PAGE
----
Have you ever considered what strong driving forces can be gifts dwelling within students? They can be the vehicles for change leading to success in all other areas of endeavor. The key is to recognize the gifts and unleash them, as in the case of Miles Sullivan, as told by his father, Gregory.
But first, Happy New Year from all of us at NARHS! As a thank-you for staying with us, we'd like to offer you something special.
Many of the portfolios that arrive have wonderful stories to tell us about adventures the students have experienced during the year. We have discovered some of our featured families just by reviewing the work sent. The family presented this week had a year that was so eventful, you may wonder how anything was accomplished, but the work sent was abundant. This family of 8 wins the prize for super-family. Read about the Wards.
Gumption: "Shrewd or spirited initiative and resourcefulness."
INSIDE NARHS: Grading Courses
The early home schooling movement in Maine was described for us by Steve Moitozo in the past two newsletters. Back in the 1980's when his family began the journey, there were no "co-ops" because there was no one to co-op with. Things are very different now in Maine as you will read from the report by Lori and Steve Robertson.
The founder of NARHS, Steve Moitozo, was an important figure in shaping the home school laws in the state of Maine. During a turning point event with the Department of Education, he walked right into a great opportunity by asking four very logical questions.
(If you would like to read the previous newsletter, you can find it on the website www.narhs.org)
INSIDE NARHS: Meeting Compulsory Attendance
The history of NARHS's development parallels the growth of the home schooling movement in America. Back when the founders Steve and Carol Moitozo began home schooling their two children, there was no such thing as co-ops, because in Maine, there was no one to co-op with! Read Steve's engaging recollections of home schooling in its early stages.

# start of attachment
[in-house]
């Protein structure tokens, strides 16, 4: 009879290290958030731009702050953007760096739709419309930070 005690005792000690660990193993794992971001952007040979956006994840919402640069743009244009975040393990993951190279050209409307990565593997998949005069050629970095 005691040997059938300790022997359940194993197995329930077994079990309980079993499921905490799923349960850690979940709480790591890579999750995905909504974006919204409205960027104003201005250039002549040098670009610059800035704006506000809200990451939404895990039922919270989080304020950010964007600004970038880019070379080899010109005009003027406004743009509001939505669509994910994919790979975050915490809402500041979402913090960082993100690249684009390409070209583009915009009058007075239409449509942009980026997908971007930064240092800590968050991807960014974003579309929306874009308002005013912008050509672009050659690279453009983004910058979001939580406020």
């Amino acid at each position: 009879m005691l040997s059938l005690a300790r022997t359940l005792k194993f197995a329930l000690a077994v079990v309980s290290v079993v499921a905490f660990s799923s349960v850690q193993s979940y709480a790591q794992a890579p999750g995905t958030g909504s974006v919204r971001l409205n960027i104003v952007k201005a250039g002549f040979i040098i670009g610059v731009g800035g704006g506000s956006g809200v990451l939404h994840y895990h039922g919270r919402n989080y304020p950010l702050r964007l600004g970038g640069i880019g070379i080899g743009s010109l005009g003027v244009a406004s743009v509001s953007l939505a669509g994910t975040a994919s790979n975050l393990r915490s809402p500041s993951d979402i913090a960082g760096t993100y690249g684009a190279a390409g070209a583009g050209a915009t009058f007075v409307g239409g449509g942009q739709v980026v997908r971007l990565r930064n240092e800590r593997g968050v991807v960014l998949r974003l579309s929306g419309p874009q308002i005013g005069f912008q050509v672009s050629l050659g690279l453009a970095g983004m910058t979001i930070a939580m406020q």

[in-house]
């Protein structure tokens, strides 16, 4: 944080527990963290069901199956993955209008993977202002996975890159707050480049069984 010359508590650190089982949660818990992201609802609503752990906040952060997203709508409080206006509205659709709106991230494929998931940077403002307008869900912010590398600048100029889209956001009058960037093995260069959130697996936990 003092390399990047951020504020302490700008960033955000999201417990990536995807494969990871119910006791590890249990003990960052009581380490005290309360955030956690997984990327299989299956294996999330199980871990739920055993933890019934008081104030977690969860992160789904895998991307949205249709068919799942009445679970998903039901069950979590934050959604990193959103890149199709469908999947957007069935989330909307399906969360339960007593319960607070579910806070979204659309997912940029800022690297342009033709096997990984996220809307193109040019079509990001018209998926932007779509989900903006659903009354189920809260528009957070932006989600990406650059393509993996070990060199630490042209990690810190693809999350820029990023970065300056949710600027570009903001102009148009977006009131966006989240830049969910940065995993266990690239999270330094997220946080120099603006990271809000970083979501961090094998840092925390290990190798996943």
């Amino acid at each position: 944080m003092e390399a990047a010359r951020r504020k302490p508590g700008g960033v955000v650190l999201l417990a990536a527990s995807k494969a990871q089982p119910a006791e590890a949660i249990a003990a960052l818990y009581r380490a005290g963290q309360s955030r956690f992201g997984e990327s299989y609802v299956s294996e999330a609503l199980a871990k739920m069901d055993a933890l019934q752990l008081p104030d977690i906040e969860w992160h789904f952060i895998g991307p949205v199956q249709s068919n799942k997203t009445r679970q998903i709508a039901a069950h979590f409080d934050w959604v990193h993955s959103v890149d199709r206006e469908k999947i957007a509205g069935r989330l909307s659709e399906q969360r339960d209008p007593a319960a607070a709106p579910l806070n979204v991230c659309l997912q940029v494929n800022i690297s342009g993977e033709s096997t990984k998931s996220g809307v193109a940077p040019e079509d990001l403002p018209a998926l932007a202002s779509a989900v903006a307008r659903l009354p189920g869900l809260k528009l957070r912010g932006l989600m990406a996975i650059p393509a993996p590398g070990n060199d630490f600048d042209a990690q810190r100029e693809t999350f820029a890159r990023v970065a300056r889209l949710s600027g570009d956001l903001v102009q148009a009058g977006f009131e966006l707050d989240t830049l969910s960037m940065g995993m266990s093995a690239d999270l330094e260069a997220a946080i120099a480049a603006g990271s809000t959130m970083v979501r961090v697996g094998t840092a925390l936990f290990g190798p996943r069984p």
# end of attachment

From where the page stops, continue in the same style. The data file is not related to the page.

INSIDE NARHS: CLEP for Credit!
Not long ago, I spoke with a home schooling mom about her plans to prepare her son for the work-world. She and her husband did not believe that sending their son to college for job-training was an economically sound decision because too many students emerge from their 4-year education with a degree, but also a huge debt, and no job. The mom and her husband were both entrepreneurs and they had taught their son to be one also. Ever since then, I was hoping to find a good example of a family who prepared a child for a career without using the college avenue.
How can an out-going little girl with obvious intelligence and energy struggle mightily with her learning, even though her mind is active and imaginative? Where is the glitch? And how can a mother who recognizes the problem, keep her daughter excited about learning regardless of the difficulty encountered? Read Sienna and Kim Votry's success story under our featured student of the week.
INSIDE NARHS: It's NaNoWriMo!
Trying to solve a snag with Jephunneh Van Der Decker's senior portfolio sent from Papua New Guinea, I became acquainted with this fine young man to a small degree. His life's story might remind you a bit of Ron Snell's in the book It's a Jungle Out There! Remember when missionary couples would leave their children at boarding schools while the parents served on the mission field? Through home schooling, families can stay together, children can become a part of the valuable work happening, and many of their experiences can be translated into self-designed courses.